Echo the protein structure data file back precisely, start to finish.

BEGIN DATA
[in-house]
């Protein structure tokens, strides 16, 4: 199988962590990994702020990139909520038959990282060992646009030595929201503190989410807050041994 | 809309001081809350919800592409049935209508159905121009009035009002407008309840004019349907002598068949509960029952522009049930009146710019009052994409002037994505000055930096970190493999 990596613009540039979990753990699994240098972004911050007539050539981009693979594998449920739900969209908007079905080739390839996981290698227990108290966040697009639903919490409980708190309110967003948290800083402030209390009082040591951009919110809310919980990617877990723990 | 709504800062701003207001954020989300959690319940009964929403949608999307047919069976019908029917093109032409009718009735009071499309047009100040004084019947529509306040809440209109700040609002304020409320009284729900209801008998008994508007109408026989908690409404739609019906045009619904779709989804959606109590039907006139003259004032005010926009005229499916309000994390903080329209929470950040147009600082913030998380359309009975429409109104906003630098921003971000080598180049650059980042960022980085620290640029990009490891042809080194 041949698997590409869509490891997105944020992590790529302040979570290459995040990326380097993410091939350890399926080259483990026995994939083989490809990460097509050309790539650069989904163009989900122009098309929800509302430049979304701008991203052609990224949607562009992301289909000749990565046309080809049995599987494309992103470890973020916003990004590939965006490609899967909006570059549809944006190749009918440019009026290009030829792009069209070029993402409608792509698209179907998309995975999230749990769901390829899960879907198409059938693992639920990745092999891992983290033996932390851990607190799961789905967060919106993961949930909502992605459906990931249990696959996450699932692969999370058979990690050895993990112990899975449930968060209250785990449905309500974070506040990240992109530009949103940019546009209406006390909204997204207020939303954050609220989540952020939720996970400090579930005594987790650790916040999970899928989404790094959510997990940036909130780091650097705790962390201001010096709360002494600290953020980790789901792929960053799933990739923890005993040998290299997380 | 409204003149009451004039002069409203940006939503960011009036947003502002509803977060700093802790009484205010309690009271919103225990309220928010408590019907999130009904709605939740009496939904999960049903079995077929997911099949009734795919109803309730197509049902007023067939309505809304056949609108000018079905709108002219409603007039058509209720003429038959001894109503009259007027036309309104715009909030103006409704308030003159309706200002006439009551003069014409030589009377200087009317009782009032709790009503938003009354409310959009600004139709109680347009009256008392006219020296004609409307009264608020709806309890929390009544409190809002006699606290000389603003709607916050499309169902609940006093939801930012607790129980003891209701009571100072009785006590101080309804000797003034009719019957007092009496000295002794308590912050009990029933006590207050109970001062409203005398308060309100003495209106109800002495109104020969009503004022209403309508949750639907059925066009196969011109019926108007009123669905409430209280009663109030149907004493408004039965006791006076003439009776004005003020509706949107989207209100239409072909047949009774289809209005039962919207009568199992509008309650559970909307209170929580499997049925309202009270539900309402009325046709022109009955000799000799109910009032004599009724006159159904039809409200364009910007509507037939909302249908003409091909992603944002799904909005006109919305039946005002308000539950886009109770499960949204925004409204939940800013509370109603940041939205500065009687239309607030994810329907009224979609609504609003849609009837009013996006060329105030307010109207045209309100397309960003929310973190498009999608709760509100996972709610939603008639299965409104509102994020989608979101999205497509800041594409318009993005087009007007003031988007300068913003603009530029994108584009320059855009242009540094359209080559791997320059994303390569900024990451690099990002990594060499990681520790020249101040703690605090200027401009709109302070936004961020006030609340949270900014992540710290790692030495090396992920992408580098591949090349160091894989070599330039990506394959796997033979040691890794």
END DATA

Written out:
[in-house]
């Protein structure tokens, strides 16, 4: 199988962590990994702020990139909520038959990282060992646009030595929201503190989410807050041994 | 809309001081809350919800592409049935209508159905121009009035009002407008309840004019349907002598068949509960029952522009049930009146710019009052994409002037994505000055930096970190493999 990596613009540039979990753990699994240098972004911050007539050539981009693979594998449920739900969209908007079905080739390839996981290698227990108290966040697009639903919490409980708190309110967003948290800083402030209390009082040591951009919110809310919980990617877990723990 | 709504800062701003207001954020989300959690319940009964929403949608999307047919069976019908029917093109032409009718009735009071499309047009100040004084019947529509306040809440209109700040609002304020409320009284729900209801008998008994508007109408026989908690409404739609019906045009619904779709989804959606109590039907006139003259004032005010926009005229499916309000994390903080329209929470950040147009600082913030998380359309009975429409109104906003630098921003971000080598180049650059980042960022980085620290640029990009490891042809080194 041949698997590409869509490891997105944020992590790529302040979570290459995040990326380097993410091939350890399926080259483990026995994939083989490809990460097509050309790539650069989904163009989900122009098309929800509302430049979304701008991203052609990224949607562009992301289909000749990565046309080809049995599987494309992103470890973020916003990004590939965006490609899967909006570059549809944006190749009918440019009026290009030829792009069209070029993402409608792509698209179907998309995975999230749990769901390829899960879907198409059938693992639920990745092999891992983290033996932390851990607190799961789905967060919106993961949930909502992605459906990931249990696959996450699932692969999370058979990690050895993990112990899975449930968060209250785990449905309500974070506040990240992109530009949103940019546009209406006390909204997204207020939303954050609220989540952020939720996970400090579930005594987790650790916040999970899928989404790094959510997990940036909130780091650097705790962390201001010096709360002494600290953020980790789901792929960053799933990739923890005993040998290299997380 | 409204003149009451004039002069409203940006939503960011009036947003502002509803977060700093802790009484205010309690009271919103225990309220928010408590019907999130009904709605939740009496939904999960049903079995077929997911099949009734795919109803309730197509049902007023067939309505809304056949609108000018079905709108002219409603007039058509209720003429038959001894109503009259007027036309309104715009909030103006409704308030003159309706200002006439009551003069014409030589009377200087009317009782009032709790009503938003009354409310959009600004139709109680347009009256008392006219020296004609409307009264608020709806309890929390009544409190809002006699606290000389603003709607916050499309169902609940006093939801930012607790129980003891209701009571100072009785006590101080309804000797003034009719019957007092009496000295002794308590912050009990029933006590207050109970001062409203005398308060309100003495209106109800002495109104020969009503004022209403309508949750639907059925066009196969011109019926108007009123669905409430209280009663109030149907004493408004039965006791006076003439009776004005003020509706949107989207209100239409072909047949009774289809209005039962919207009568199992509008309650559970909307209170929580499997049925309202009270539900309402009325046709022109009955000799000799109910009032004599009724006159159904039809409200364009910007509507037939909302249908003409091909992603944002799904909005006109919305039946005002308000539950886009109770499960949204925004409204939940800013509370109603940041939205500065009687239309607030994810329907009224979609609504609003849609009837009013996006060329105030307010109207045209309100397309960003929310973190498009999608709760509100996972709610939603008639299965409104509102994020989608979101999205497509800041594409318009993005087009007007003031988007300068913003603009530029994108584009320059855009242009540094359209080559791997320059994303390569900024990451690099990002990594060499990681520790020249101040703690605090200027401009709109302070936004961020006030609340949270900014992540710290790692030495090396992920992408580098591949090349160091894989070599330039990506394959796997033979040691890794």